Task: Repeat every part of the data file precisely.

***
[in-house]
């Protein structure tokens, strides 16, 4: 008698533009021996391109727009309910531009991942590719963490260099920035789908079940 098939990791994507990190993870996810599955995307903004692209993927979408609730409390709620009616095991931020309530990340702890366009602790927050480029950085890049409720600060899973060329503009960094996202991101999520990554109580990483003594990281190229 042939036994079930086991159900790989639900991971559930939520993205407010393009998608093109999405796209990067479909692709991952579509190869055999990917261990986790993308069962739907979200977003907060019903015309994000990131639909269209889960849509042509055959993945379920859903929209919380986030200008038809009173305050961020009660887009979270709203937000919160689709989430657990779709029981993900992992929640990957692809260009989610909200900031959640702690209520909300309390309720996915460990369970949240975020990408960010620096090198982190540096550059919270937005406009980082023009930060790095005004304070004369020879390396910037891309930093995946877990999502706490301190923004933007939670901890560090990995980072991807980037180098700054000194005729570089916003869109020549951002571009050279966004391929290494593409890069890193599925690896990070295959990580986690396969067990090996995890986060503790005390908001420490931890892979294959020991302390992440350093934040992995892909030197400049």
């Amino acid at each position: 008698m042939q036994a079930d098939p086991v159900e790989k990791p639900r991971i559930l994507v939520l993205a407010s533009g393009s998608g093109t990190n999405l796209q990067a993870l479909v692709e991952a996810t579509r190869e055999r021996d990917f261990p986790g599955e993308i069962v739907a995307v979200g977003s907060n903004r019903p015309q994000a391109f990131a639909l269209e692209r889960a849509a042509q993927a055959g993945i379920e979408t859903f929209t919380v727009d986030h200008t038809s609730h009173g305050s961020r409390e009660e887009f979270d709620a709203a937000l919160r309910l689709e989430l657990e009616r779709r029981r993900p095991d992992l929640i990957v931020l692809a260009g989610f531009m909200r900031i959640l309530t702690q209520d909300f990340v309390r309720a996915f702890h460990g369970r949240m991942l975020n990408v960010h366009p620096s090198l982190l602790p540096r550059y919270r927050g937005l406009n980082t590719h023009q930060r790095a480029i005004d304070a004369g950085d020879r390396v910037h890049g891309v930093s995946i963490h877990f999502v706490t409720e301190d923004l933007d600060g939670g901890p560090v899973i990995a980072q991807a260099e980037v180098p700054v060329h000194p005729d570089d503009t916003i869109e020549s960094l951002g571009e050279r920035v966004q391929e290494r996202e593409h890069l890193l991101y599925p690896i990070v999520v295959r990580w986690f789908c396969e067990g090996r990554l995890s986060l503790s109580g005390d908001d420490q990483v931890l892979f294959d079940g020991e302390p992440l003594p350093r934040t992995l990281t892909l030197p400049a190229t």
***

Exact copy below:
[in-house]
């Protein structure tokens, strides 16, 4: 008698533009021996391109727009309910531009991942590719963490260099920035789908079940 098939990791994507990190993870996810599955995307903004692209993927979408609730409390709620009616095991931020309530990340702890366009602790927050480029950085890049409720600060899973060329503009960094996202991101999520990554109580990483003594990281190229 042939036994079930086991159900790989639900991971559930939520993205407010393009998608093109999405796209990067479909692709991952579509190869055999990917261990986790993308069962739907979200977003907060019903015309994000990131639909269209889960849509042509055959993945379920859903929209919380986030200008038809009173305050961020009660887009979270709203937000919160689709989430657990779709029981993900992992929640990957692809260009989610909200900031959640702690209520909300309390309720996915460990369970949240975020990408960010620096090198982190540096550059919270937005406009980082023009930060790095005004304070004369020879390396910037891309930093995946877990999502706490301190923004933007939670901890560090990995980072991807980037180098700054000194005729570089916003869109020549951002571009050279966004391929290494593409890069890193599925690896990070295959990580986690396969067990090996995890986060503790005390908001420490931890892979294959020991302390992440350093934040992995892909030197400049």
């Amino acid at each position: 008698m042939q036994a079930d098939p086991v159900e790989k990791p639900r991971i559930l994507v939520l993205a407010s533009g393009s998608g093109t990190n999405l796209q990067a993870l479909v692709e991952a996810t579509r190869e055999r021996d990917f261990p986790g599955e993308i069962v739907a995307v979200g977003s907060n903004r019903p015309q994000a391109f990131a639909l269209e692209r889960a849509a042509q993927a055959g993945i379920e979408t859903f929209t919380v727009d986030h200008t038809s609730h009173g305050s961020r409390e009660e887009f979270d709620a709203a937000l919160r309910l689709e989430l657990e009616r779709r029981r993900p095991d992992l929640i990957v931020l692809a260009g989610f531009m909200r900031i959640l309530t702690q209520d909300f990340v309390r309720a996915f702890h460990g369970r949240m991942l975020n990408v960010h366009p620096s090198l982190l602790p540096r550059y919270r927050g937005l406009n980082t590719h023009q930060r790095a480029i005004d304070a004369g950085d020879r390396v910037h890049g891309v930093s995946i963490h877990f999502v706490t409720e301190d923004l933007d600060g939670g901890p560090v899973i990995a980072q991807a260099e980037v180098p700054v060329h000194p005729d570089d503009t916003i869109e020549s960094l951002g571009e050279r920035v966004q391929e290494r996202e593409h890069l890193l991101y599925p690896i990070v999520v295959r990580w986690f789908c396969e067990g090996r990554l995890s986060l503790s109580g005390d908001d420490q990483v931890l892979f294959d079940g020991e302390p992440l003594p350093r934040t992995l990281t892909l030197p400049a190229t």